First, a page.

Quantum Field Theory of Tao

Though the body of work goes into deeper detail... here are a few portions regarding Physics that were gleaned from several sections...

Sciences and Tao philosophy have been kept far apart for a long time and we are still reluctant to admit that science and philosophy should advance hand in hand. As the quantum theory matures, physicists begin to recognize the disappearing boundary between scientific philosophy and Eastern “mystics.” For example, Capra describes phenomenon of Tao in physics in his 1975 best seller, The Tao of Physics [CA00].

From this side, we see the ultimate physics in Tao. In our efforts to re-construct the Tao philosophy, we have found full dynamics in the words of Laotzu, that we can best describe as The Physics of Tao.

Initially, we hoped to use the conceptual languages of modern physics to analyze Tao. Later, we discovered that Tao, as described by Laotzu, is already a rudimentary quantum field theory of today. After this discussion, readers may find that Tao may qualify as an ancient formalism of our modern cosmology.

How do we build a field theory of Tao? Laotzu did this by describing the universe as a dynamic system of interactions between man and heaven. Following a field theory formulation, we may have a systematic description of Tao in terms of its key concepts and their relationships, based on the properties of the interaction.

We may summarize Laotzu’s field theory hypothesis as:

1. The universe may be represented by a Tao field. This field consists of man and heaven. Tao describes the relationship of man and heaven.

2. The interaction in the Tao field is mediated by Chi 氣 which represents the quanta exchanged between man and heaven. Chi exchange gives rise to man-heaven interactions.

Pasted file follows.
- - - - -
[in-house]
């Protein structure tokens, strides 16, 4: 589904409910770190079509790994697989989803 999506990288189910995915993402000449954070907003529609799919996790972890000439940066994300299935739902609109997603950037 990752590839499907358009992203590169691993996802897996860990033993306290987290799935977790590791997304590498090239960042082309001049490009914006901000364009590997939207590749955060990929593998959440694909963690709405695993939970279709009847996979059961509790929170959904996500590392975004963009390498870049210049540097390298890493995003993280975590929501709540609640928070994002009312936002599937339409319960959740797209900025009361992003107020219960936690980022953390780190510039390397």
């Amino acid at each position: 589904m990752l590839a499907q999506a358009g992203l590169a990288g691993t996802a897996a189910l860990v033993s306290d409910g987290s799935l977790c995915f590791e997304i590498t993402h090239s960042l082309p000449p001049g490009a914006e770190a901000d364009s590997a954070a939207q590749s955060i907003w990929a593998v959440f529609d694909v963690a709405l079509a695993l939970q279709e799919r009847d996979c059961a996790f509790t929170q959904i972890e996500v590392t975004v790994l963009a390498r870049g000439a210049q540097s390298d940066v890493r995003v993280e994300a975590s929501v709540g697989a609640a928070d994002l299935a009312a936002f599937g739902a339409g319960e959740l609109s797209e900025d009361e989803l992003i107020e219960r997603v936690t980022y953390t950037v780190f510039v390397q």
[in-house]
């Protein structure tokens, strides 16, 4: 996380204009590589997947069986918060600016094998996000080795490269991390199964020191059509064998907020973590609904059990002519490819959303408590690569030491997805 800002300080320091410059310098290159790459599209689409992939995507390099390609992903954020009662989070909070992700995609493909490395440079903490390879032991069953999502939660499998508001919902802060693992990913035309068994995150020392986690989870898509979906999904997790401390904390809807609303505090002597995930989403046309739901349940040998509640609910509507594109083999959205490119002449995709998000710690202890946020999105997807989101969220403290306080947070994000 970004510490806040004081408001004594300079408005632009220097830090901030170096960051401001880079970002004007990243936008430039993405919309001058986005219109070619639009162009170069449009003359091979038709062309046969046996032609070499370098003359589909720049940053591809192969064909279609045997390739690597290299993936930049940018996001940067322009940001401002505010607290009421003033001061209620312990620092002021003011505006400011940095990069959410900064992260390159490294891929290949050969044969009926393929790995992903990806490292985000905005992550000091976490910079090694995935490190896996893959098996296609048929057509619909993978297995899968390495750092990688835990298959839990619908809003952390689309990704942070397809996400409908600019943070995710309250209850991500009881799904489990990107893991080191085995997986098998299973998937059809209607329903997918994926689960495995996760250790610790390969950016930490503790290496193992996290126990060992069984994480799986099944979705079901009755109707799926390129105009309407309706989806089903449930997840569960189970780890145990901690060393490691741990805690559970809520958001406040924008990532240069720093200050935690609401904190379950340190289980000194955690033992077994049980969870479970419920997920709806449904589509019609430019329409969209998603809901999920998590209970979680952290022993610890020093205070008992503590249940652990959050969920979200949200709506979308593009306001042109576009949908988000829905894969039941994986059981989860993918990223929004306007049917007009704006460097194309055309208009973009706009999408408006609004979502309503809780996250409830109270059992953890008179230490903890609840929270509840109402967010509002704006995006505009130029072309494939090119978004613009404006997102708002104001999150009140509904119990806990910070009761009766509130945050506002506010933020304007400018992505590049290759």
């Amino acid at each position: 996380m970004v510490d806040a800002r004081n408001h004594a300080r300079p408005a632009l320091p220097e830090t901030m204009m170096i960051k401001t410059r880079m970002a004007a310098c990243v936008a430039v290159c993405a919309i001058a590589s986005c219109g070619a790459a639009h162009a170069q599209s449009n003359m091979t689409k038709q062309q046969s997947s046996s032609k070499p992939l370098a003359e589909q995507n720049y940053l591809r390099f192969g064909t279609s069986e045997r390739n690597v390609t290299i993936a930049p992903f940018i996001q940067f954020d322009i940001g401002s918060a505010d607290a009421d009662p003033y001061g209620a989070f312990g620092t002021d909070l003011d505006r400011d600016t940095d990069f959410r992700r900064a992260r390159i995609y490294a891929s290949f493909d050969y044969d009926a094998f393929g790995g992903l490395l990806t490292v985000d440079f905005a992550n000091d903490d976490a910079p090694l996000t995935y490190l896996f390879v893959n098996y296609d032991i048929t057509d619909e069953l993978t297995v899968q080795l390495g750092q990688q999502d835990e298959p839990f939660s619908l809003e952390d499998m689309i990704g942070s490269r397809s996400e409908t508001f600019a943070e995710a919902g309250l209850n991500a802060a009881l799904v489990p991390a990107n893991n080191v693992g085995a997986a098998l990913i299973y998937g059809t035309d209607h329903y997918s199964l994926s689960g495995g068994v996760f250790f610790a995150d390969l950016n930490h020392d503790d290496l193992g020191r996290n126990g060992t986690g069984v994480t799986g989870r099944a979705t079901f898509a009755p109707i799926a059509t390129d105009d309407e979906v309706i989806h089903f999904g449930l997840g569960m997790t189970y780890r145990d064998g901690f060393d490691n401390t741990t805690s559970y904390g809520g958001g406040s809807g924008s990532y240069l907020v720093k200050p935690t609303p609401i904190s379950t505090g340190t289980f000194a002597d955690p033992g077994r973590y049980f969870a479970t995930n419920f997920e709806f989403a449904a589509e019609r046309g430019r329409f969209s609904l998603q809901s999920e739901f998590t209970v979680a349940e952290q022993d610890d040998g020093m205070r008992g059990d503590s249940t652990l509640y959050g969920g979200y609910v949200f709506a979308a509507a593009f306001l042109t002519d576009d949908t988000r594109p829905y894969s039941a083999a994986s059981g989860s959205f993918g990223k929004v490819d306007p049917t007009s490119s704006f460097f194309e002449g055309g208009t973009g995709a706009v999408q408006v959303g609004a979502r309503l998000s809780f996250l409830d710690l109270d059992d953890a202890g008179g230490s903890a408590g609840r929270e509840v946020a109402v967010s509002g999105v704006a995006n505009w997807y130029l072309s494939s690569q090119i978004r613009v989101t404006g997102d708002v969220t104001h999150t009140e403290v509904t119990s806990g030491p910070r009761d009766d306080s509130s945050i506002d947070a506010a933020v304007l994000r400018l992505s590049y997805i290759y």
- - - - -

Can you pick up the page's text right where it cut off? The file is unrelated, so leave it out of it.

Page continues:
3. The law of interactions between man and heaven is called Te 德 Te obtains its inherent properties based on Chi exchange with yin-yang bipolar symmetry.

The above three hypotheses form a simple and powerful field theory of Tao. This is a scientific model to describe The Dynamic Tao. We may use these hypotheses as the staring point to analyze Tao philosophy in a systematic way.

As an immediate result of the field theory, we have identified the roles of Chi and Te in the Tao philosophical system. As in the quantum theory, Chi is exchanged as quantized virtual particles in the Tao field. The relationship between Chi and Te is also well established in the field theory. Therefore, for our purpose, we have no need to pursue how Chi is quantized and how Te depends on Chi, since physicists have done elaborate analyses already. Behind each phenomenon, there are laws of nature; in Tao, we have Te. We only need to know that the model may be used to describe the interactions and the natural states of the Tao universe.

In Tao philosophy, Laotzu performed such calculations only in his head and described the results in the Tao Te Ching. In Chapter 1, he describes the states of the Tao field in terms of Wu and Yo, and the transmutations between them. In Chapter 42, Laotzu related Chi to the interplay of yin 陰 ang yang 陽 and thus, we may deduce the properties of Te from the bipolar yin-yang symmetry. Laotzu describes all the relationships and various states in his book.

As illustrations, we may represent the interaction between man and heaven by the following the Feynman diagramsin Figure 1:

Feynman Diagram

 [Feynman diagrams are used to represent different modes of interactions that appear in the mathematical calculation of the particle interactions. Richard Feynman was an American physicist and Nobel laureate (1965) for his role in the development of the theory of quantum electrodynamics, the study of the interaction of light with atoms and their electrons.]

Each Feynman diagram represents an interaction mode and appears as a term in mathematical calculations of the interactions. Physicists often visualize them as physical processes of particle creation and annihilation in the field, although they are not intended to represent actual physical processes.

In Figure 1(a), we show the interaction between man and heaven as exchange of Chi quanta in the Tao field. In this diagram, Chi is generated by man and is absorbed by heaven. Chi may also be generated by heaven and absorbed by man. For comparison, we also show the scattering of electron and proton in an electromagnetic field by virtual photon exchange.

In Figure 1(b), we show how yin and yang generate Chi. When time direction is reversed, it shows how Chi regenerates yin and yang. Laotzu states in Chapter 42 that all beings are endowed with yin and yang, which are blended to generate the harmonious Chi.